October 25, 2007
A new study of the Washington DC economy finds that the capital has the third-greatest level of income inequality of any American city. Plus:
-- The gap between high-wage and low-wage workers in the District is at an all-time high.
-- Between the early 1980s and early 2000s, the average income of the poorest fifth of DC households rose three percent. The average income of the wealthiest fifth rose 81 percent.
-- African-American median income is no higher than in 1980.
-- African-American residents are five times more likely than white residents to be unemployed.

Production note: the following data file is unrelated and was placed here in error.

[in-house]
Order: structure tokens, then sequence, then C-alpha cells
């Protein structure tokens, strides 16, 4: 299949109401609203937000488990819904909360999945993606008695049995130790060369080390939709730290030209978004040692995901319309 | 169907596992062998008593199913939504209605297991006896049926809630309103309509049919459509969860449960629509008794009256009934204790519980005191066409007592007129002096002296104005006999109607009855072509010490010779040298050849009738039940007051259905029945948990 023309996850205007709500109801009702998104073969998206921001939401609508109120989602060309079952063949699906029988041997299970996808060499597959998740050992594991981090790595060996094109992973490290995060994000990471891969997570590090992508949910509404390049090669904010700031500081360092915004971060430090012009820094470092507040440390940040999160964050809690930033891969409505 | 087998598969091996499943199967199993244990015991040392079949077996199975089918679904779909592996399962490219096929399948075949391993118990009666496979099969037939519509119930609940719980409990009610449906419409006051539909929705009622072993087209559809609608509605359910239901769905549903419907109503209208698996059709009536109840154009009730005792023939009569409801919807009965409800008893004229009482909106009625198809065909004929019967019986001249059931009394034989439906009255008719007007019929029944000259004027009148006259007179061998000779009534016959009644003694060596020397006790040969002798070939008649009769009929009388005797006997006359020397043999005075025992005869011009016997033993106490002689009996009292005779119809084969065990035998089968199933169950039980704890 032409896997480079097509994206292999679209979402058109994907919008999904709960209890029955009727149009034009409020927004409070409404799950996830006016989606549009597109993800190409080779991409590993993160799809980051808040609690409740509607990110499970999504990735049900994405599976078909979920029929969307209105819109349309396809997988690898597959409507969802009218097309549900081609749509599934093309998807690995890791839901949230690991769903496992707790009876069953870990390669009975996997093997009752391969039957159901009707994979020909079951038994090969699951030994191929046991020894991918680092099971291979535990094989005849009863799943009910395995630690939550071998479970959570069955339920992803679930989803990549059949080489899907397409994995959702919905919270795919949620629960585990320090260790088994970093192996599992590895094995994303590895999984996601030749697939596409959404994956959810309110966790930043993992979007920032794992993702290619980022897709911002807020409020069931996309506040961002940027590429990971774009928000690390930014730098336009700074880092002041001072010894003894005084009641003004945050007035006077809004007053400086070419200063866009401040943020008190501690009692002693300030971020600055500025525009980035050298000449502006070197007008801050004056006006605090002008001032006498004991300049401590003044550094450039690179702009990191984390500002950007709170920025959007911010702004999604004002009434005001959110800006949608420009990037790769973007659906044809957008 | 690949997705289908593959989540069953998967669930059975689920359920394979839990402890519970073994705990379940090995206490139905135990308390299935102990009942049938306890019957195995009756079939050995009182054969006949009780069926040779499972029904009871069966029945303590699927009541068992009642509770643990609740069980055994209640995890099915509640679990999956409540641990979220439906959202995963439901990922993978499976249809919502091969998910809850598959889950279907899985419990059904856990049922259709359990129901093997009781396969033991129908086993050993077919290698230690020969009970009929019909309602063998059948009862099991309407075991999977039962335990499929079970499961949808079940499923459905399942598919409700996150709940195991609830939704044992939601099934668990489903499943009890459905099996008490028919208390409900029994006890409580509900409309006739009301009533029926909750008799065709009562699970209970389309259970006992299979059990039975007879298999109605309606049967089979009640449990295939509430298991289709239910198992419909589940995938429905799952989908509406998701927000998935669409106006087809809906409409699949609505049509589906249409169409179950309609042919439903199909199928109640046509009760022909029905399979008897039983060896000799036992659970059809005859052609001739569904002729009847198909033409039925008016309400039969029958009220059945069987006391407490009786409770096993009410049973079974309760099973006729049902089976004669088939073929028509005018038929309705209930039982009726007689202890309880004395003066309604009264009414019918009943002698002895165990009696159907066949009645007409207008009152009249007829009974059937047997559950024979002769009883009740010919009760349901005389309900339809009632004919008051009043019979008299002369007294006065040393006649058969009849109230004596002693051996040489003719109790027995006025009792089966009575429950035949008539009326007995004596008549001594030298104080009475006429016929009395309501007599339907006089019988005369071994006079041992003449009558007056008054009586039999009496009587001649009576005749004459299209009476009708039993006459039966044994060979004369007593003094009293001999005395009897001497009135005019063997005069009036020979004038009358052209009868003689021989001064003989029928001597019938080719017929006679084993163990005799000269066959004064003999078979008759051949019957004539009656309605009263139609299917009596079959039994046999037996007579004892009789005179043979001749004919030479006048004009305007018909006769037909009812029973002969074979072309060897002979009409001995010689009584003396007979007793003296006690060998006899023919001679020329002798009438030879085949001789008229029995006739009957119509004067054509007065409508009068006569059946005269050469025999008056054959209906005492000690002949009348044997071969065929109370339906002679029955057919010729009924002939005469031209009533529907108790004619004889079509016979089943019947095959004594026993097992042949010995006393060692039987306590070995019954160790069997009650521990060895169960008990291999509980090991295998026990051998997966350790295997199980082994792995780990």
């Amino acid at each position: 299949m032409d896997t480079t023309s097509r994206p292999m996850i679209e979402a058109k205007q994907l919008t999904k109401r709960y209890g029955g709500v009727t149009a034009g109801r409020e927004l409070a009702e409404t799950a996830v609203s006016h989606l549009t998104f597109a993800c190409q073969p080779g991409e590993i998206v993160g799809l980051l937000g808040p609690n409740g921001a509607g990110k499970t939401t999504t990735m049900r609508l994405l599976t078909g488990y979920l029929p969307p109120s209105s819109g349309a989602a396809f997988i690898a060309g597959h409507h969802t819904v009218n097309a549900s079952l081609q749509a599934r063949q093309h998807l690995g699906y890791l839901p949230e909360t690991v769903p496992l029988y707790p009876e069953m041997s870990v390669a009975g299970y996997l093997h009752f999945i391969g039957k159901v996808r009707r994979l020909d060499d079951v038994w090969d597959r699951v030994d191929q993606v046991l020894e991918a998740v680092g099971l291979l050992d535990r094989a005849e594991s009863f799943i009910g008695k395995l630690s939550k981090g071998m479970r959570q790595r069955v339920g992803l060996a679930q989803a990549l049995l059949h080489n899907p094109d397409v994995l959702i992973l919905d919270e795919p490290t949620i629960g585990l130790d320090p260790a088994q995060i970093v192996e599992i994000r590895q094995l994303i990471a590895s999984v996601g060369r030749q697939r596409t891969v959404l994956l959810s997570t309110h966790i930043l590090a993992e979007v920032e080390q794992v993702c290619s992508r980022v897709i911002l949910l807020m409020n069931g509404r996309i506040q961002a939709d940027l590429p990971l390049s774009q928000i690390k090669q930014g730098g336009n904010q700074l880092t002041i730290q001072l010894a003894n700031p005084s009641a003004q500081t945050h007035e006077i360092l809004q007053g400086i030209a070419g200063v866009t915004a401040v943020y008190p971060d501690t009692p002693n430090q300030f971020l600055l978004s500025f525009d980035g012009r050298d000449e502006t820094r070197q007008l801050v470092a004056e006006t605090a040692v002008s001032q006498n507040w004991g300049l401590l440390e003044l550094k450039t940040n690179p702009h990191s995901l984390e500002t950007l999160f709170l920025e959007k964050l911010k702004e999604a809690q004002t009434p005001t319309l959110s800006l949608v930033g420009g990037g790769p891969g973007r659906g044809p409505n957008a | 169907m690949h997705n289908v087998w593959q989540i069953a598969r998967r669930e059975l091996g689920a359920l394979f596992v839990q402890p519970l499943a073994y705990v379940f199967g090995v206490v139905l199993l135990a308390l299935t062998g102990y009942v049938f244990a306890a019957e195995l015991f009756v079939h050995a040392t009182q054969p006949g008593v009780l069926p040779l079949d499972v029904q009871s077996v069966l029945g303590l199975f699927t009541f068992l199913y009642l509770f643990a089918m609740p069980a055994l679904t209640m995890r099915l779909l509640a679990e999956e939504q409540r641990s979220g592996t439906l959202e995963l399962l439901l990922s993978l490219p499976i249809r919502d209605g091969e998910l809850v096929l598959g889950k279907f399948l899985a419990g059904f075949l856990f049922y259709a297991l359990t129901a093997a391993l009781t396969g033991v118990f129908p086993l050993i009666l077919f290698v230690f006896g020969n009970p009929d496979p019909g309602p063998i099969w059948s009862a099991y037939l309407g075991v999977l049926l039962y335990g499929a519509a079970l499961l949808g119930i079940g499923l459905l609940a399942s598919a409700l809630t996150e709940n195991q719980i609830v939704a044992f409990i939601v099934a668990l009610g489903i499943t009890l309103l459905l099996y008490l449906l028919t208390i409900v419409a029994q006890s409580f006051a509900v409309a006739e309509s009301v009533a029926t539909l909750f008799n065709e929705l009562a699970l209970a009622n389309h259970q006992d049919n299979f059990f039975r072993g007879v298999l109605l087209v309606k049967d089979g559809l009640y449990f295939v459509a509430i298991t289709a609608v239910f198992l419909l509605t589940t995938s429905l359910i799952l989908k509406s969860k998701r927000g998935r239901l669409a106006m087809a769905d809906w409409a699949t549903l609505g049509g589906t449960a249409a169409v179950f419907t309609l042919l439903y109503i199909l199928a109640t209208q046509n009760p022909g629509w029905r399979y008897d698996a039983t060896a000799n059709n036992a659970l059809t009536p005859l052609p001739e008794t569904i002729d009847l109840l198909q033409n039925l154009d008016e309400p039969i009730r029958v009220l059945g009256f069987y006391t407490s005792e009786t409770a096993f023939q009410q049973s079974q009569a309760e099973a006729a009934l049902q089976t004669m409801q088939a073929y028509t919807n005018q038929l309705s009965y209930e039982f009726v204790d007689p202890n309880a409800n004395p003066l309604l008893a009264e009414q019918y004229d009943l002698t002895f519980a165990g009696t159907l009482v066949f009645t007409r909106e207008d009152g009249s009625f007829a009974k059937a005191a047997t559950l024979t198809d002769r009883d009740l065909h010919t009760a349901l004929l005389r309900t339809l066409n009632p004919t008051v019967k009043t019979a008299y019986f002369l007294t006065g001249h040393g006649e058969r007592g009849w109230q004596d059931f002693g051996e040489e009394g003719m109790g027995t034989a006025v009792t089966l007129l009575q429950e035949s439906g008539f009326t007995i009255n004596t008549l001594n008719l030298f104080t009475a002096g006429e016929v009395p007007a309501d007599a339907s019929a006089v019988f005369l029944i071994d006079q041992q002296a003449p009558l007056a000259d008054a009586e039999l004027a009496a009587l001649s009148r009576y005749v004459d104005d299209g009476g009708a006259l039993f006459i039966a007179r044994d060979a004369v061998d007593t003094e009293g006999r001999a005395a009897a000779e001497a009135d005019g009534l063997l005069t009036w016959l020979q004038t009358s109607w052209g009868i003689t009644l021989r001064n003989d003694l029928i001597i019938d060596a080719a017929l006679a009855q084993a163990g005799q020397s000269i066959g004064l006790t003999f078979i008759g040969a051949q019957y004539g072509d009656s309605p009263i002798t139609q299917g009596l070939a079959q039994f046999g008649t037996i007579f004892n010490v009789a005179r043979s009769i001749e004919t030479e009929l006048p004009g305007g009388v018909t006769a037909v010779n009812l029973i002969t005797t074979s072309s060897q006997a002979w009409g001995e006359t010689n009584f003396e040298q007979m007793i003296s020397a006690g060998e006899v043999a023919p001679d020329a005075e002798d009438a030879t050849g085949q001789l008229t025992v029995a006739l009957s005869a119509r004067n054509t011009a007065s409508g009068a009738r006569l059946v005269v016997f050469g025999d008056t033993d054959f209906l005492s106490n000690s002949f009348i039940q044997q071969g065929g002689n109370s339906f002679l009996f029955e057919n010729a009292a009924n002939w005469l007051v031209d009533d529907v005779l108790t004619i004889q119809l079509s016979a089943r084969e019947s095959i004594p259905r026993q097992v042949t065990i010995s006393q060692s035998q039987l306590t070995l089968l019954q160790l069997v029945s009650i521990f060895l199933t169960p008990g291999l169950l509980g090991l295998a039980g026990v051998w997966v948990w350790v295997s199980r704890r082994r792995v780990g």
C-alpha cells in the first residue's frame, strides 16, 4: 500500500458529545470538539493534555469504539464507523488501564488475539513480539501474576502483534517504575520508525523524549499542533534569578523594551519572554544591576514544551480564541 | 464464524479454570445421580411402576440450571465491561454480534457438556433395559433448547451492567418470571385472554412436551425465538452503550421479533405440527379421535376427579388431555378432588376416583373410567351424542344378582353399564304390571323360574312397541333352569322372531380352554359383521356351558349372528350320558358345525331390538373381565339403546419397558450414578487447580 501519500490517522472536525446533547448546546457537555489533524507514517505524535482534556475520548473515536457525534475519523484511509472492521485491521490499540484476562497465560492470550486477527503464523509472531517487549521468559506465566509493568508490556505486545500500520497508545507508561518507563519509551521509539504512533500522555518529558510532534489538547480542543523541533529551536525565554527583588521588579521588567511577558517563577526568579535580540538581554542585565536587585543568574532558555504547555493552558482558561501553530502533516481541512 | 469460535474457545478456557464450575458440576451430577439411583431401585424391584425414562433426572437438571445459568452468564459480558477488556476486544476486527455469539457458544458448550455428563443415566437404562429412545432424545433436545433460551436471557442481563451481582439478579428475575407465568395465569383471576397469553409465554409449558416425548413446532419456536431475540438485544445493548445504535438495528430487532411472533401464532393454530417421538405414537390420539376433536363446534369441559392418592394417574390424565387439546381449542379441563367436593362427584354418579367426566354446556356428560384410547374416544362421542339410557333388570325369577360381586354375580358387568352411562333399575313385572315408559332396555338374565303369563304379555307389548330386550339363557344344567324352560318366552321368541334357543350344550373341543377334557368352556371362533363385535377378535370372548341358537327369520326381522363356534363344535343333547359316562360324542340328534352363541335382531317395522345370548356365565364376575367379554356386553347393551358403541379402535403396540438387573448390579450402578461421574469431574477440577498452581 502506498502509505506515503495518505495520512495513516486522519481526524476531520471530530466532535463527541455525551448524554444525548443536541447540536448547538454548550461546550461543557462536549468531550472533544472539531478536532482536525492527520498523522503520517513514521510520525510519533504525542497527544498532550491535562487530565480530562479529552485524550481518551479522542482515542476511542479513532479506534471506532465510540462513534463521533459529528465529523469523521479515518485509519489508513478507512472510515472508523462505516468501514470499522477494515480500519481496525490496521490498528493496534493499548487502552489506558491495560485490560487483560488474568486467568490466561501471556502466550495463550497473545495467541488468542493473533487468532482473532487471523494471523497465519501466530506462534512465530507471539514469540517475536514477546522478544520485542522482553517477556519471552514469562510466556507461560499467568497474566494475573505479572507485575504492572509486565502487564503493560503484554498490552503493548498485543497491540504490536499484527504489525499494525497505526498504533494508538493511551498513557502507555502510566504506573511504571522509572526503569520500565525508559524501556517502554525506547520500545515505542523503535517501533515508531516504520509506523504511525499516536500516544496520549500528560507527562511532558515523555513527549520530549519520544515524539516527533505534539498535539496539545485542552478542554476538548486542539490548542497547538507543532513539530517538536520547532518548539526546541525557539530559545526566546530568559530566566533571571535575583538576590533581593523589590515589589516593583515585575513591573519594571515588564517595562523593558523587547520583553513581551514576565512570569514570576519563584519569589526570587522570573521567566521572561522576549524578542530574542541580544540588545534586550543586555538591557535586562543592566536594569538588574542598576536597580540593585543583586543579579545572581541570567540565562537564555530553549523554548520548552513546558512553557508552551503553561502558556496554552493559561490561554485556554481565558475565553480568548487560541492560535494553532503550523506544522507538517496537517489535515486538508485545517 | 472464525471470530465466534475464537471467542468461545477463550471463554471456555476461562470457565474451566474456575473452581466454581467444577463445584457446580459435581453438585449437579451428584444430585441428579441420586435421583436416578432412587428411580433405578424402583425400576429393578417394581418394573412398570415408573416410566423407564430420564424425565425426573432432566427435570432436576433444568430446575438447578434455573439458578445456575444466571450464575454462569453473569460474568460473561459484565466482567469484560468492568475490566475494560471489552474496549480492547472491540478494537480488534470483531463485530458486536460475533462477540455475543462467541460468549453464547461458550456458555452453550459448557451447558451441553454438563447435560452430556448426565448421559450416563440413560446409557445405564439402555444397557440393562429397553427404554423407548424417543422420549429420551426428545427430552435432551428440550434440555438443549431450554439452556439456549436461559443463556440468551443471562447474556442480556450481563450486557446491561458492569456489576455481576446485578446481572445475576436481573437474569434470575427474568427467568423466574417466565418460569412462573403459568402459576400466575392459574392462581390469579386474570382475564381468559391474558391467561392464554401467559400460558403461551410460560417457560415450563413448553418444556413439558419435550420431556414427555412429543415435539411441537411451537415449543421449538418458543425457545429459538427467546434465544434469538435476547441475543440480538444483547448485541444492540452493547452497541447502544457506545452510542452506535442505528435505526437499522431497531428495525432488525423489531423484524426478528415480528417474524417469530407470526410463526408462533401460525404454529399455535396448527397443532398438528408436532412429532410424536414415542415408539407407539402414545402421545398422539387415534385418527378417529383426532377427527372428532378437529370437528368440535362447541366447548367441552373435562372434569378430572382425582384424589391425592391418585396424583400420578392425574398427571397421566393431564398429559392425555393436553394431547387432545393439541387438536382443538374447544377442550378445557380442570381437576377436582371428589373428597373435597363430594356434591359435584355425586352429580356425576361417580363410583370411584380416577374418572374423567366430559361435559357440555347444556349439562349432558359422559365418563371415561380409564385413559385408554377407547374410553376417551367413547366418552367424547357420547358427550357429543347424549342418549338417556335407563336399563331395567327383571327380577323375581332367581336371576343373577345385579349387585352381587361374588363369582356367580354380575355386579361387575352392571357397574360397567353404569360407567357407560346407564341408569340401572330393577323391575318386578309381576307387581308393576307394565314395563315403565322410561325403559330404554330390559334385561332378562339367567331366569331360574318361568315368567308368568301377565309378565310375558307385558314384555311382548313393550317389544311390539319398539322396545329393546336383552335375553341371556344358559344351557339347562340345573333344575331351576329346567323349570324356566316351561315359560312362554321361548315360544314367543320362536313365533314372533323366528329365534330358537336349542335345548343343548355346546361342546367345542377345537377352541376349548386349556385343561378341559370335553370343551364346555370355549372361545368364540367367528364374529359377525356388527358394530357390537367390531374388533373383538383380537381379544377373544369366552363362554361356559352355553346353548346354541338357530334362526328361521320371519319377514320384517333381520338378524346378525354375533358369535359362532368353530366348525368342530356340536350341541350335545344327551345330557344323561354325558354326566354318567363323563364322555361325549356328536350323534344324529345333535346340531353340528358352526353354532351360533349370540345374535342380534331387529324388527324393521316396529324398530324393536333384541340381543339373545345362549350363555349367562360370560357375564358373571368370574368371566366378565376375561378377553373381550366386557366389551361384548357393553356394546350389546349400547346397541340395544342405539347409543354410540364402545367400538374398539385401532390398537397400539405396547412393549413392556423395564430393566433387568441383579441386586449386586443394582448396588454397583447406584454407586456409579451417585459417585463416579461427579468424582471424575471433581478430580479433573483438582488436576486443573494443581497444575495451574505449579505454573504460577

The conclusion? -- "These findings show that the District has two different economies: one represented by construction cranes, new jobs, and growing incomes—-and another represented by people who work but earn very little, who are not moving into better jobs or higher wages, and who may not be working at all. The gleaming side of DC’s economy could continue to grow and prosper, but there is little evidence to suggest it would lead to any improvements for the thousands of residents who live on the other side."